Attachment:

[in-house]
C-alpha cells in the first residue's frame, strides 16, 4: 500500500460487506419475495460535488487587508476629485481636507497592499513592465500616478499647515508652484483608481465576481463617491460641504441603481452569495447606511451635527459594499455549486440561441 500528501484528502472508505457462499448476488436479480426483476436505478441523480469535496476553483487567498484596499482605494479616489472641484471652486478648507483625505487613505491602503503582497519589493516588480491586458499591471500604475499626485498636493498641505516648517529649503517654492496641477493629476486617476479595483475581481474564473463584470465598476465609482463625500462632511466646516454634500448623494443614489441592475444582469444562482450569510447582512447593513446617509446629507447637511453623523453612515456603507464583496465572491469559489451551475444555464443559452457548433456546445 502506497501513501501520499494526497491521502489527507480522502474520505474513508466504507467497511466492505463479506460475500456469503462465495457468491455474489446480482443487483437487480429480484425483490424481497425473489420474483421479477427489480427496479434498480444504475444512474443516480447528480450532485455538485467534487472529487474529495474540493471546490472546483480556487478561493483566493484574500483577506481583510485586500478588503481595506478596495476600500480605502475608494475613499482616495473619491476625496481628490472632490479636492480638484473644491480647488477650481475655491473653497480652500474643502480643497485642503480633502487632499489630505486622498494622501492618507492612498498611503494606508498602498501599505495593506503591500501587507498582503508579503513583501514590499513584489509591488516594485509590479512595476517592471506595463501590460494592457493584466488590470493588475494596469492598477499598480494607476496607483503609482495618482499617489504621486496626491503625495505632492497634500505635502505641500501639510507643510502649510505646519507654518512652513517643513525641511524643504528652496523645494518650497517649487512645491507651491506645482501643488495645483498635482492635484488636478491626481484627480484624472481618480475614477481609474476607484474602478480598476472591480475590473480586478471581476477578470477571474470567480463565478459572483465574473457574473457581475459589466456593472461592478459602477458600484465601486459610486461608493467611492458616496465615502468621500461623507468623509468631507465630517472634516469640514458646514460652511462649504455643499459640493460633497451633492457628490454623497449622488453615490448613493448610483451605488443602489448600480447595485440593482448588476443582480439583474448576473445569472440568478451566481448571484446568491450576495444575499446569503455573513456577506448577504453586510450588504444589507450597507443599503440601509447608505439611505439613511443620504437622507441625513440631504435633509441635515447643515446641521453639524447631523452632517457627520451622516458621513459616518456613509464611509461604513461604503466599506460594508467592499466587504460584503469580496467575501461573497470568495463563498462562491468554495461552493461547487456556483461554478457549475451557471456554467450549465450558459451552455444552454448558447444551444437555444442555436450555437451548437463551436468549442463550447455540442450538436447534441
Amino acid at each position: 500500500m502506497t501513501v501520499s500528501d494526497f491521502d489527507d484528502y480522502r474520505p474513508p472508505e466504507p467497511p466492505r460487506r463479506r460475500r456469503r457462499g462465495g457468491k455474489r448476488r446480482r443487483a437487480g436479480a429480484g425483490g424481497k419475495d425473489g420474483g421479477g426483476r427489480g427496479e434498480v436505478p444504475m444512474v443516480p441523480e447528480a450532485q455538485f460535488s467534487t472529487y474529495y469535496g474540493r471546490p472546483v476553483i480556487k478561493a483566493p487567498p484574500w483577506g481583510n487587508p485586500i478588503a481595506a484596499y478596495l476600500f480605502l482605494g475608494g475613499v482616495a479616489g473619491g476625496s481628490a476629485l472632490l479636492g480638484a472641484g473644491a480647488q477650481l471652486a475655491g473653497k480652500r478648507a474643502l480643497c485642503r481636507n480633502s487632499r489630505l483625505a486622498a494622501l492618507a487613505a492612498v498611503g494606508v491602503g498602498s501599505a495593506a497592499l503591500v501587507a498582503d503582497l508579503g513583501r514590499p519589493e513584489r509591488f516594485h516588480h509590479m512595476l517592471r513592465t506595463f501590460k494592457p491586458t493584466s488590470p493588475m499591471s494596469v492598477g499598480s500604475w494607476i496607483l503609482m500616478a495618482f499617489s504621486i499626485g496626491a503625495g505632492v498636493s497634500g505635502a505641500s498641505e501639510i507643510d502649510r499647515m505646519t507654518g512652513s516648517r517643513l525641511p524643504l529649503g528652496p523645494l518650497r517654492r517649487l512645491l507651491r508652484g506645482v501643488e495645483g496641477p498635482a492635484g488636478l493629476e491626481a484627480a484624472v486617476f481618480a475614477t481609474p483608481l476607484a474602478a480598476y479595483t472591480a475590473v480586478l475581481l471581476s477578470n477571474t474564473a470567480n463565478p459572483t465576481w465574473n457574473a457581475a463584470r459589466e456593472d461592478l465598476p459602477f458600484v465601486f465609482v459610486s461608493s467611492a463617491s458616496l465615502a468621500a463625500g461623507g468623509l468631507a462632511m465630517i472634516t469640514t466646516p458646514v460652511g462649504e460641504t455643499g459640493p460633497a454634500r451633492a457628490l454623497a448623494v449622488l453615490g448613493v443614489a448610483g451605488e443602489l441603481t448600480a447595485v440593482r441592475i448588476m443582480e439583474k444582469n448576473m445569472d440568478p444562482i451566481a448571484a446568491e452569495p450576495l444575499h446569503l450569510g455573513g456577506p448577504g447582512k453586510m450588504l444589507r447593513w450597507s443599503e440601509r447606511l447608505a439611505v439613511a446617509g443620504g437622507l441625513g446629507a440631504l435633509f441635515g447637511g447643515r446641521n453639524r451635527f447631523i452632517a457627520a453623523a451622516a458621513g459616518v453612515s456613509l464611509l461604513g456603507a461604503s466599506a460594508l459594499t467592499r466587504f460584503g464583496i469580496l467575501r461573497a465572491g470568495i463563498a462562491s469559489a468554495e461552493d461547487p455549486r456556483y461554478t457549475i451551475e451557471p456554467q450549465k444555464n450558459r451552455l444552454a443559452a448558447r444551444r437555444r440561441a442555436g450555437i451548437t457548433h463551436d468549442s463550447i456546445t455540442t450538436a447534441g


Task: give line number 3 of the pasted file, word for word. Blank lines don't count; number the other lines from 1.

Amino acid at each position: 500500500m502506497t501513501v501520499s500528501d494526497f491521502d489527507d484528502y480522502r474520505p474513508p472508505e466504507p467497511p466492505r460487506r463479506r460475500r456469503r457462499g462465495g457468491k455474489r448476488r446480482r443487483a437487480g436479480a429480484g425483490g424481497k419475495d425473489g420474483g421479477g426483476r427489480g427496479e434498480v436505478p444504475m444512474v443516480p441523480e447528480a450532485q455538485f460535488s467534487t472529487y474529495y469535496g474540493r471546490p472546483v476553483i480556487k478561493a483566493p487567498p484574500w483577506g481583510n487587508p485586500i478588503a481595506a484596499y478596495l476600500f480605502l482605494g475608494g475613499v482616495a479616489g473619491g476625496s481628490a476629485l472632490l479636492g480638484a472641484g473644491a480647488q477650481l471652486a475655491g473653497k480652500r478648507a474643502l480643497c485642503r481636507n480633502s487632499r489630505l483625505a486622498a494622501l492618507a487613505a492612498v498611503g494606508v491602503g498602498s501599505a495593506a497592499l503591500v501587507a498582503d503582497l508579503g513583501r514590499p519589493e513584489r509591488f516594485h516588480h509590479m512595476l517592471r513592465t506595463f501590460k494592457p491586458t493584466s488590470p493588475m499591471s494596469v492598477g499598480s500604475w494607476i496607483l503609482m500616478a495618482f499617489s504621486i499626485g496626491a503625495g505632492v498636493s497634500g505635502a505641500s498641505e501639510i507643510d502649510r499647515m505646519t507654518g512652513s516648517r517643513l525641511p524643504l529649503g528652496p523645494l518650497r517654492r517649487l512645491l507651491r508652484g506645482v501643488e495645483g496641477p498635482a492635484g488636478l493629476e491626481a484627480a484624472v486617476f481618480a475614477t481609474p483608481l476607484a474602478a480598476y479595483t472591480a475590473v480586478l475581481l471581476s477578470n477571474t474564473a470567480n463565478p459572483t465576481w465574473n457574473a457581475a463584470r459589466e456593472d461592478l465598476p459602477f458600484v465601486f465609482v459610486s461608493s467611492a463617491s458616496l465615502a468621500a463625500g461623507g468623509l468631507a462632511m465630517i472634516t469640514t466646516p458646514v460652511g462649504e460641504t455643499g459640493p460633497a454634500r451633492a457628490l454623497a448623494v449622488l453615490g448613493v443614489a448610483g451605488e443602489l441603481t448600480a447595485v440593482r441592475i448588476m443582480e439583474k444582469n448576473m445569472d440568478p444562482i451566481a448571484a446568491e452569495p450576495l444575499h446569503l450569510g455573513g456577506p448577504g447582512k453586510m450588504l444589507r447593513w450597507s443599503e440601509r447606511l447608505a439611505v439613511a446617509g443620504g437622507l441625513g446629507a440631504l435633509f441635515g447637511g447643515r446641521n453639524r451635527f447631523i452632517a457627520a453623523a451622516a458621513g459616518v453612515s456613509l464611509l461604513g456603507a461604503s466599506a460594508l459594499t467592499r466587504f460584503g464583496i469580496l467575501r461573497a465572491g470568495i463563498a462562491s469559489a468554495e461552493d461547487p455549486r456556483y461554478t457549475i451551475e451557471p456554467q450549465k444555464n450558459r451552455l444552454a443559452a448558447r444551444r437555444r440561441a442555436g450555437i451548437t457548433h463551436d468549442s463550447i456546445t455540442t450538436a447534441g